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Lethbridge Herald Newspaper Archives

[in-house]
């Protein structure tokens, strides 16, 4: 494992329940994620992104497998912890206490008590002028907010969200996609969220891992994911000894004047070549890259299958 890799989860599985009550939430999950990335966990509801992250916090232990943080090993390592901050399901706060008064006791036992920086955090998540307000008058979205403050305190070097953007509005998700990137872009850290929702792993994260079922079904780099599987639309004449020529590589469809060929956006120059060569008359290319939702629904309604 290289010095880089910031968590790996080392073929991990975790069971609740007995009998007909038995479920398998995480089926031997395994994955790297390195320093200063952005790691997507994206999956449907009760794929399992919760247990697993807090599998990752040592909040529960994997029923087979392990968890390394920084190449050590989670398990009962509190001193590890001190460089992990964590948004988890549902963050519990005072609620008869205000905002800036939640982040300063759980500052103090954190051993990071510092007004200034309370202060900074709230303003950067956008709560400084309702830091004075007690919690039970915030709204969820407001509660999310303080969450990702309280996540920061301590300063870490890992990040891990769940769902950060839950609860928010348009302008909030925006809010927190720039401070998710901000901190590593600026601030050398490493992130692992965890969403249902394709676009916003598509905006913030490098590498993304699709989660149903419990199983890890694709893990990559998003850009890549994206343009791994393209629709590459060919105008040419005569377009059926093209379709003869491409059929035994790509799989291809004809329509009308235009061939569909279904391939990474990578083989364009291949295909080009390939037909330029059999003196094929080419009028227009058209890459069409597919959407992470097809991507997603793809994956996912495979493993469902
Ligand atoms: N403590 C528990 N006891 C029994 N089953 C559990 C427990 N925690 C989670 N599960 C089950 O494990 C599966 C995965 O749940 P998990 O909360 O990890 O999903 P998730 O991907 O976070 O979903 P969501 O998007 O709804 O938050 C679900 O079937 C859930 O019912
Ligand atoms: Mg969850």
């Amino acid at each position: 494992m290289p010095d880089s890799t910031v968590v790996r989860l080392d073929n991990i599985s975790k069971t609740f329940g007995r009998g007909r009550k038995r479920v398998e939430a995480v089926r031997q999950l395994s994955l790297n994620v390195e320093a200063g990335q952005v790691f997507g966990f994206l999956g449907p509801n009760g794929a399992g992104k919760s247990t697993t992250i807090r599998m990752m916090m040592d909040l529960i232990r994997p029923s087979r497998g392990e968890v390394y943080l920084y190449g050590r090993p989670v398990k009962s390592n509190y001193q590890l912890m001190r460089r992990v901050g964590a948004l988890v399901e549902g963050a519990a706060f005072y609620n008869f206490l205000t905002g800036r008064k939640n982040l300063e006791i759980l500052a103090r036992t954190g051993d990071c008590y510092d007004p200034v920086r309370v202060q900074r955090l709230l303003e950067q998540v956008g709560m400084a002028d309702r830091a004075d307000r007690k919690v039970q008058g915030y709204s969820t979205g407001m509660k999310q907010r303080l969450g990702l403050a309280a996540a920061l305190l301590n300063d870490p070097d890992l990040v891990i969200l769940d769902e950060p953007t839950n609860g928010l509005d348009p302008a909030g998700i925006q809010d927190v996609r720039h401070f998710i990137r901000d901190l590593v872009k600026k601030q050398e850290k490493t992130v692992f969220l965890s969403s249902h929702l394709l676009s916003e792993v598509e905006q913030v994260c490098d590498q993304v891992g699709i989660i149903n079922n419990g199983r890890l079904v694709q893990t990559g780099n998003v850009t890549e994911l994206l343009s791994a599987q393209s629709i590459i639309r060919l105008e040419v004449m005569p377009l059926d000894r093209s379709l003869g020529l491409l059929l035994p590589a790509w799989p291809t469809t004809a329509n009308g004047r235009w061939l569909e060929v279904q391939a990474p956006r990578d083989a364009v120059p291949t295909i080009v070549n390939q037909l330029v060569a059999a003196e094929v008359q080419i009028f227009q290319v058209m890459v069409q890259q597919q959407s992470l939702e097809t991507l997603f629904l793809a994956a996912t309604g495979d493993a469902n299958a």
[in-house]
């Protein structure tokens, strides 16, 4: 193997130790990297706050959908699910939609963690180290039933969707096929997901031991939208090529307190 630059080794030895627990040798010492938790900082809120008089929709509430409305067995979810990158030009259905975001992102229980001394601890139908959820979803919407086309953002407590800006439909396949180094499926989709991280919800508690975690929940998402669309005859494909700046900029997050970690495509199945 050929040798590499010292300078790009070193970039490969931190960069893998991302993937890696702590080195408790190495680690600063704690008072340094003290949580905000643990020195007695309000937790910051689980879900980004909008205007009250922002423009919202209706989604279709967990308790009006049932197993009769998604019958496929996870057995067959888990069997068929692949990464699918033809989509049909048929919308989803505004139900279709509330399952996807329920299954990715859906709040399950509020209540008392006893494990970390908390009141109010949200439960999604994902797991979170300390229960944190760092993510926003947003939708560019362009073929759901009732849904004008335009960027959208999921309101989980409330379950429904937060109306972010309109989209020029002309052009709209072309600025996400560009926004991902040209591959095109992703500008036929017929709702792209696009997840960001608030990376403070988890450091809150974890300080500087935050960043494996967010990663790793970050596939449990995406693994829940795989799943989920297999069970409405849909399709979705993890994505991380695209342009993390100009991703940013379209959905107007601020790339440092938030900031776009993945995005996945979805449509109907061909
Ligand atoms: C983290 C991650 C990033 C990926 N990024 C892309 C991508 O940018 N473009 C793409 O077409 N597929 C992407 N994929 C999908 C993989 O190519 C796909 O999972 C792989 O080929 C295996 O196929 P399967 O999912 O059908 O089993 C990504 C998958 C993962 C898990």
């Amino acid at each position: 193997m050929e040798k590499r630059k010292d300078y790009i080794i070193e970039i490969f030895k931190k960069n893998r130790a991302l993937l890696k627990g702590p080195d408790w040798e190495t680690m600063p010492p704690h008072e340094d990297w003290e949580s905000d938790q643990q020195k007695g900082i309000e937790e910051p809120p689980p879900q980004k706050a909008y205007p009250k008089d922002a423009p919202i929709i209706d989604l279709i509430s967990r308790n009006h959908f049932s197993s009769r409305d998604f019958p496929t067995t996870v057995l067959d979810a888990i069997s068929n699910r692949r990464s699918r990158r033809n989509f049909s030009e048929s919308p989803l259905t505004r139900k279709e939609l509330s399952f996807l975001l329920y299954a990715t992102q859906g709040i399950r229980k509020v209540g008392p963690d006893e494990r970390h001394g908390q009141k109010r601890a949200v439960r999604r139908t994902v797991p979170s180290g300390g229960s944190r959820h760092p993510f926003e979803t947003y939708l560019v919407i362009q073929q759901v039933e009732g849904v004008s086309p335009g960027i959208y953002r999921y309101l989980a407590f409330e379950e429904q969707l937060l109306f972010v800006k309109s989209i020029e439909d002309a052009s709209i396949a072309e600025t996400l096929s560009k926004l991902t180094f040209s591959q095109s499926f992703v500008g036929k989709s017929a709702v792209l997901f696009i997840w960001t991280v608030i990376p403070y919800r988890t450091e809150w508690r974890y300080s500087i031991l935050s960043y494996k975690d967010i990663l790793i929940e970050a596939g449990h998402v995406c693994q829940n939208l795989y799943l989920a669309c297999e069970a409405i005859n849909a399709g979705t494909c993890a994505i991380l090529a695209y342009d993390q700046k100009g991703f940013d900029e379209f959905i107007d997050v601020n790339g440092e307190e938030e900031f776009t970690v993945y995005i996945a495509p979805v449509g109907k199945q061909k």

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Lethbridge Herald, The (Newspaper) - January 4, 1975, Lethbridge, Alberta 22 THE LETHBPIPOE HERALD Saturday, January 4, 1975 Ottawa OTTAWA (CP) Hccoipts of slaughter cattle ami calves ut nine public- stockyards this week were- up from last week's holiday-season trading, the federal agriculture department said today. Feeder cattle and calves totalled 2.025. up Sheep and lamb receipts were up U50. Prices for A-l and A-2 steers in Toronto remained steady throughout the week under a moderate demand, A-l and A-2 heifer prices held steady under heavy to moderate trading. D-l and D-2 cow prices also were steady under active trading and a good demand for the light supply. Vealer calf prices were steady in ac- tive trading. In Western centres', open- ing and mid-week prices for A-t and A- 2 steers declined to between and under a narrow demand but recovered to between 75 cents and at closing under active trading. A-l and A-2 heifer prices declined to between and in opening trading; all centres except Saskatoon recovered 51 to S1.50 at closing under moderate to active trading. D-l and D-2 cow prices advanced in Winnipeg under good demand. Alberta centres were uneven with Calgary advancing 75 cents and Ed- monton declining 50 cents. FEEDER PHICES OFF Closing feeder prices .declined in Toronto in moderate demand, steers of more than 750 pounds lost and steer calvus 401 to 475 pounds dropped S3. All other classes sold at steady prices. In Edmonton, steers of more than 750 pounds fell in early trading under a moderate demand then recovered in later active trading. Good lamb prices in Toronto were SI to stronger under active trading for the light supplies. Edmonton reported steady prices under moderate trading. Index 100 hog prices declined S4.25 in opening trading in Toronto, but recovered 50 cents at closing. Win- nipeg prices dropped 52.15 and Saska- toon reported 50-cents gain. Alberta centres were uneven, Calgary reported Livestock closing prices 30 cents stronger and Kdmonton reporting a 00-cents ad- vance. YA1U) QUOTATIONS Slaughter cattle, steers A-l and A-2: Calgary 44 to 47; Edmonton 43 to 46; Saskatoon 43 to 46.25; Winnipeg 45 to Toronto 49 to 51. Heifers, A-l and A-2: Calgary 34 to 37.50; Edmonton 33 to 3fJ; Saskatoon 30 to 3ti; Winnipeg 38 to 40; Toronto 41 to 43. D-l and D-2 cows: Calgary 18 to 21; Edmonton 15 to 17; Saskatoon 18 to 20; Winnipeg 21 to 24; Toronto 21 to 23; Montreal 21 to 24. Slaughter calves, good and choice veal: Toronto 40 to 50; Montreal 55 to 70. Feeder steers more than 750 pounds: Edmonton 36 to 39; Saskatoon 36 to 41; Toronto 38 to 43. Feeder steer calves 401 to 575 pounds: Calgary 36 to43; Edmonton 35 to 40; Toronto 37 to 43. Good lambs: Calgary .18 to 39; Ed- monton 40; Toronto 45 to 48. Index 100 hogs dressed: Calgary 53.55; Edmonton 52.95 to Saska- toon 52.05 to 52.25, Winnipeg 52 .to 53.95; Toronto 57 to 60.40; Montreal 58.67. Perlich REGULAR CATTLE SALE Monday Sale at 11 a.m. REMEMBER HOG SALES EVERY WEDNESDAY We will be assembling Market Hogs tor the Marketing Board and sell Weaner and Feeder. Hogs at p.m. NO HOGS WILL BE SOLD MONDAYS REGULAR CATTLE SALES WILL .CONTINUE EVERY MONDAY Don't be content to accept one offer at home, consign your live- stock to us, where you are guaranteed to have the Auction Ring tul! of Buyers to bid on your product. PRAIRIE LIVESTOCK LTD. PHONE 223-3921, TABER-DAY OR NIGHT Auctioneer: Sales Manager GARYJENSEN JOHNNY CHARLTON Lie. 293 THE STOCKMAN'S MARKET HOGS SELL T ues.f at 1 p.m. Dairy Cows Baby Calves Sheep Special for Tues., Jan. 7 Top Quality Holstein Dairy Cows Market Hogs Shipped Daily Live Weight and Dressed Basis SPECIAL RANCHERS' CALF SALE 400 -HEAD -400 TOP QUALITY RANCH CALVES EVERY WEDNESDAY SCECIAL STOCK COW SALE FRI., JAN., 24th P.M. YEARLING FEEDER AND FAT CATTLE AND CALVES .Thursday-1p.m. 600-HEAD-600 YEARLINGS and MIXED CATTLE All Sales Conducted by PERLICH BROS. AUCTION MARKET LTD. Located in the Hub of Southern Alberta's Livestock Industry 3 east ol on Highway 3 and Vt south BOX 1057, LETHBRIDGE T1J4A2 Phone Day or Night 329-3101 Company License No. AUCTIONEERS: JOE PERLICH Lie. 010293 80S rULOG Lie. 087454 TONY PERLIUH Lie. 010292 Egg prices EDMONTON (CP) Weekly ejg and poultry report issued by tlie federal agriculture clt-partmenl: EGGS To producers: A large 73; A medium 70; A small 50; II 55; C 18; cracks 27. To retailers: A large U4 to 88; A medium 81 to 86; A small 61 to 69 (three eenls extra in To consumers (in A large 95 to 98; A medium 89 to 96; A small 75 to 82. POULTRY To producers: Live No. 1 chicken Broilers, 35; 6 and over. 5 and un- 'dcr 6. 34. Fowl: Under4.4 to6. Turkey: Under 12, 40; 12 to 18. 40; over 18 38'A. Live No. 2 chicken: 6 and over, 5 and under 6, 31. Turkey: Under 12, 37; 12 to 18, 37; over 18, 36Vn. Bonds GOVT OF CANADA BONDS There were 513 head of livestoek sold tills week at Perlich Bros. Auction Market Ltd. Receipts included 105 cattle and 408 hogs. There were very light receipts this week due to the holidays. Butcher cows and heilers rnet a good demand from local packer buyers. Price quotations as follows: SLAUGHTER CATTLE At and A2 heifers 35 to 38.85; Dl and D2 cows 19 to 21.90; D4 cows 12 to 18. REPLACEMENT CATTLE A few medium quality feeder steers (under 800 Ibs.) 34 to 35; plain quality heifer calves 20 to 23. HOGS, DAIRY CATTLE Market hogs (dressed weight) 52.55 to 54.70; good weaners 10 to 14.75. 8% 414% 3% PROV 8 Ont Man Alta BC BC Boll CP CU In Intl N C TrC TrC West Alta Con Sc West The Herald Business Winnipeg grain- WINNIPEG (CP) A weakening trend after mid-session depressed flax and most other grain prices by the close Friday on the Winnipeg Com- modity Exchange. Vancouver rapeseed, barley and oats managed to hold on to some gains in a trade that was generally dull. Except for Vancouver rapeseed, activity was confined to nearby contract months, Thursday's volume of trade was bushels of rapeseed, of flax, 188.000 of feed wheat, of barley, of oats, Of rye and nil of corn. Closing prices: Thunder Bay rapeseed: May un- changed 8.33N; July two cents higher 8.12B; Oct. unchanged 7.65MB. Vancouver rapeseed: Jan. 4% higher March 4'A higher 8.45'4B; June 814 higher S.291S; Sept. 15 higher 8.01A. Flax: May 16 lower 10.46B; July nine lower 10.00A; Oct. unchanged 9.60N. Feed wheat: May lower July unchanged 3.75N; Oct. unchanged 3.78N. Montreal corn: March unchanged 3.80; May unchanged 3.83B; July un- changed 3.69B. Barley: May IVz higher 3.00; July Vz higher 2.94VaB; Oct. unchanged 2.86N. Oats: May unchanged 1.89Vz; July 114 higher 1.85. Rye: May one lower July li lower 2.98A; Oct. unchanged 2.94N. Cash prices: Oats: 2 CW 1.94'A; EX 3 CW and IVWV EX 1 feed 1 feed 2 feed l.SBvi; 3 feed 1.8314; mixed 77.00 a ton. Barley: 1 CW 6 row 4.00; 1 CW 2 row 4.00; 2 CW 2 row 4.00; 2 CW 6 row 4.00: 1 feed 2.93; 2 feed 2.91; 3 feed 2.86. Rye: 1 and 2 CW 2.90; 3CW 2.85' 4 CW 2.72'A; ergoty Flax: 1 CW 10.86; 2 CW 9.99; 3 CW 8.46. Hapeseed Thunder Bay: No. 1 Cana- dian 8.05; No. 2 7.87. Corn Montreal: 2 yellow 2.72; 3 yellow 3.69. Feed wheat: 3 red spring 3.72Va; 3 utility 3.6414. Export wheat prices, Thunder Bay: 1 CW 13.5 net protein 6.09; 11.5 pet 5.75: 2 CW 13.5 pet 5.95; 11.5 pet 5.65; 3 CW 5.70; 1 Durum 7.66; 2 Durum 7.65; 3 Durum 7.59; 4 Durum 7.56; 5 Durum 6.07. Grain quotes Rapcsccd Thunder 'A Rapeseed 'i Corn Feed Chicago markets Treasury bills OTTAWA (CP) New 91-day treasury bills issued Thursday: million at an average price of 98.273 and an average yield of 7.05 per cent. Last week: million at average price of 98.274 and average yield of 7.12 per cent. 182-day: million at an average price of 36.657 and average yield of fi.94 per cent. Last week: million at average price of 96.642 and average yield of 6.97 per cent. Dollar value MONTREAL (CP) U.S. dollar in terms of Canadian funds at p.m. Friday was up 7-50 at 50.99 9-50. Pound sterling was up 67-100 at ?2.32 23-25. In New York, the Canadian dollar was down 7-50 at 83-100. Pound sterling was up 7-20 at 17-20. Horsepower Heavy horses, once the short-haul power for British, industry, are rare now. London's Lord Mayor has to borrow horses for his ceremonial coach from a brew- ery. Many brewers deliver their beer with English Shires like these. Year-end rally gives best gain in months By SANDRA INGALSBE The Canadian Press The year-end rally that began slowly last week picked up steam this week, carrying stock markets to some of their best gains in three months. How- ever, trading was fairly quiet on Canadian exchanges. Analysts attributed the rise to a number of factors, including the removal of pressure from tax-loss selling. Many investors whose stocks were hard hit in 1974 sold the shares in December to establish losses for in- come tax purposes. Also contributing to market strength WANTED SCRAP IRON Now Paying Mora For All Types Of Scrap Metal Farm Industrial Anything Made of Ironl IRON Truck Crane Service National Salvage Company LIMITED NEW LOCATION 206-33rd Street North Phone 328-1721 "Scrap is Our Business" PICTURE BUTTE AUCTION MARKET Ideally located in the centra of a large cattle feeding and hog raising country. CALF-FEEDER AND FAT CATTLE SALE WED, JAN. 8-1 P.M. 300-HEAD-300 HOG and DAIRY CATTLE SALE EVERY SATURDAY AT P.M. MARKET HOGS ASSEMBLED MONDAY THRU FRIDAY Trucking Branding Vaccinating Order Buying Government Veterinary Service Feeding Pens For Information jnd Listings Contact JIM or JOE JURIS Picture Butte Auction Butte, Alberta Auction market located 16 miles north of Lethbridge on Highway 25 722-4400 PICTURE BUTTE was re-investment of dividend and interest payments, which are usually larger at year-end than at other times. A brisk rally on Wall Street gave a boost to Canadian markets, but trading here was slower. Analysts say 'economic uncertainties and the lure of higher yields in fixed income in- vestments are stili keeping money out of the stock market. Toronto's industrial index, widely- based indicator of market trend, was up 5.34 to 159.98, largest weekly gain since the 14.11-point rise of Oct. 11 and highest close since Nov. 18. At Montreal, the industrial index gained 5.78 to I60.4B and the composite index 5.35 to 158.60. DOWJONES UP The new York market's Dow Jones industrial average closed the week at 634.46, up 32.31. Oil stocks followed the general market trend at Toronto, with the western oil index gaining 7.68 to 118.67. Gold shares were volatile, falling sharply early in the week, then recovering somewhat on Friday. On the week, the Toronto gold index was off 30.82 to 363.86. Gold ownership by U.S. citizens became legal this week for the first time in 40 years. Analysts said the drop in share values reflected, in part, the switch by some American in- vestors to bullion from gold stocks although there was little evidence of a rush to buy the metal. Bullion prices touched record levels Monday in anticipation of American buying but retreated later. Dealers said gold markets were also nervous in advance of the U.S. government's planned sale of two million ounces of gold Monday, Jan. Observers say gold shares are likely to remain unsettled until bullion markets adjust to the effects of American buying. Mining stocks at Toronto were generally higher this week, with the base metal index up 1.55 to 58.48. Three holidays during the last two weeks contributed to low volume and value on Canadian exchanges. At Toronto, volume this week was 5.56 million shares and value million compared with 4.64 million and last week. Volume on the Montreal exchange was 1.43 million for a value of million against 1.70 million and million last week. Both exchanges closed New Year's Day, and were open only two and one- half days the previous week. Alberta grain EDMONTON (ACN) Feed grain prices remained quite steady over the holiday period. Excellent weather and road conditions have helped both farmers and feeders. Prices unchanged in the Lethbridge area with wheat to oats -70 to and barley ?2.50 to S2.90. The Medicine Hat Brooks buyers quoting wheat to ?3.GO, oats to and barley 52.55 to The Calgary reporter advises wheat 1 S3.55 to oats to and barley to In and around Red Deer buyers bidding wheat S3.20 to oats to and barley to No change on quotations from Ver- milion with wheat to oats to and barley to The Edmonton and district quotations ,were wheat to oats to and barley to The Peace River area advises wheat oats to and barley to U.S. feed corn per bushel f.o.b. Calgary, per bushel f.o.b. Lethbridge. Feed prices WINNIPEG (CP) Wheat board domestic feed grain prices: 3 CW red spring wheat No. I feed barley 3.00; No. 1 feed oats CHICAGO (AP) Strong selling pressure in the closing minutes sent all commodity futures lower on the Board of Trade Friday. Substantial gains in corn, soybeans, soybean oil and oats were wiped out by the selling. As prices tumbled downward, much stop-loss selling was evident. Wheat futures were down 11 cents a bushel, soybeans 10 cents, corn about four cents, and oats nearly three cents. Soybean oil changed little and soybean meal was down a ton. Prices were relatively firm to strong through most of the session after the buying pattern was set by commercial interests shortly after the opening. The support that developed later came from commission house brokers acting for the public and from local profes- sionals. Late in the session when the locals took profits, prices fell. Ad- ditional declines produced stop-loss orders. Early buying in wheat was associated with a report that Canada's wheat and Hour exports were lower this season. Profit-taking appeared to be the sell- ing motive initially. Gold futures took a loss within minutes after the opening, then recovered to about previous closing levels. As grains fell late in the ses- sion, gold prices eased an ounce. Live cattle futures declined a little over a hundredweight. The Fall in shell egg prices was attributed to poor retail sales and a reduction in fowl cullings. Live hog futures closed about steady to a shade lower. Early in the week selling was associated with weakness in grains, but later demand was linked with lighter receipts. A stable cash market and improvement in hog prices led to higher pork belly futures prices.. Corn, oats and commodities in the soybean complex advanced on incle- ment weather and its effect on move- ment and feeding of livestock. When trade had ended for the holi- day abbreviated week on Friday, Chicago wheat futures were down 3 to 8 cents a bushel lower, March Gulf wheat again did not trade; corn to cents higher, March oats unchanged to 4 cents higher, March 1.65'Xi and soybeans 1 cent lower to 12 higher, Jan. 7.00. Soybean oil 5 to 100 points, or about 1 cent a pound, higher, Jan. 36.90; and soybean meal 1.00 lower to 8.00 higher a ton. Jan. 137.50, Chicago grain quotations Friday: Wheat: Mar 4.4914; May 4.46; July 4.17; Sept 4.23; Dec 4.33. Corn: Mar May 3.45; July 3.43; Sept Dec Mar 2.97 Vb. Oats: Mar 1.65'A; May 1.64V4; July 1.59; Sept 1.54; Dec 1.59. Stocks close TORONTO Torontostock market was higher near the close of light trading Friday. Dome Pete rose 1 to Home Oil B 1 to Weldwood %.'to Gulf Oil Corp. K to and Stelco A V8 to Bowater Corp. fell 85 cents to Moore 'A to IU International JA to Pine Point Mines to and Giant Yellowknife 'A to VANCOUVER (CP) Prices were up on light trading Friday on the Van- couver Stock Exchange. Volume was shares. In the industrials, Canadian Javelin was up at on shares. Block Bros, was unchanged at on shares. Great Pacific Industries was up .10 at .50 on shares. Jolly Jumper was unchanged at .16 on shares. lonarc was unchanged at .14 and Kaiser Warrants was down .05 at S2.45. In the mines, Grandora was up .02 at .47 on shares. Consolidated Beaumont was up .04 at .18 on shares. Dalton was up at .15'A on shares.'Lagima was unchanged at .10'A cents on shares. Bathurst North Mines was up .03 at Seaforth was up .07 at .32. In the oils, Bison Petroleum was up .05 at on shares. August Petroleums was unchanged at .11 on 10.60G shares. Payette was up .01 at .17 on shares. Stampede was up .02 at .72 on shares. Delta Petroleums was unchanged at .10. Rand A was down .02 at .72. On the curb exchange, volume was shares. Spirit was unchanged at .02 on 19.000 shares. Mark V was up .16 at S1.05 on shares. Far East was down .02 at .30 on shares. Chatham was unchanged at .07 on 000 shares. Gentry was down one-half cent at .10. Highland Star was un- changed at .18. NEW YORK (AP) the stock market managed its third gain in a row Friday despite some periods of hesita- tion at the outset and again toward the close. The Dow Jones industrial average closed up 2.50 at 634.54. Among Canadian issues on the NYSE, Mclntyre rose 1'A to Campbell Red Lake I to Dome Mines to 545'A, Hiram Walker to and Alcan to Seagrams remained unchanged at while Inco fell W to Pictured above, left to right, are Mr. Dave Neufeld, Mr. Henry Krahn (President of Krahn Homes Ltd. and partner In Astro Realty Mrs. Alice Harm, Mr. Ben Reimer, (Business manager for Krahn Homes Ltd. and partner in Astro Realty Ltd.) and Mr. Elwood Sherman. Henry and Ben are presenting Dave, Alice and Elwood with their tickets for two to Hawaii, which they won in a 1974 sales contest. Dave won his ticket for selling the most new Krahn Homes in 1974, and Alice and Elwood won their tickets for having the largest sales and listings volume in the contest period. Congratulations to Elwood, Dave and Alice. If you are thinking of buying or selling property, contact: Astro Realty Insurance Ltd. Westminster Mall "Lethbridge's most progressive realtor" Phone 328-7748 ;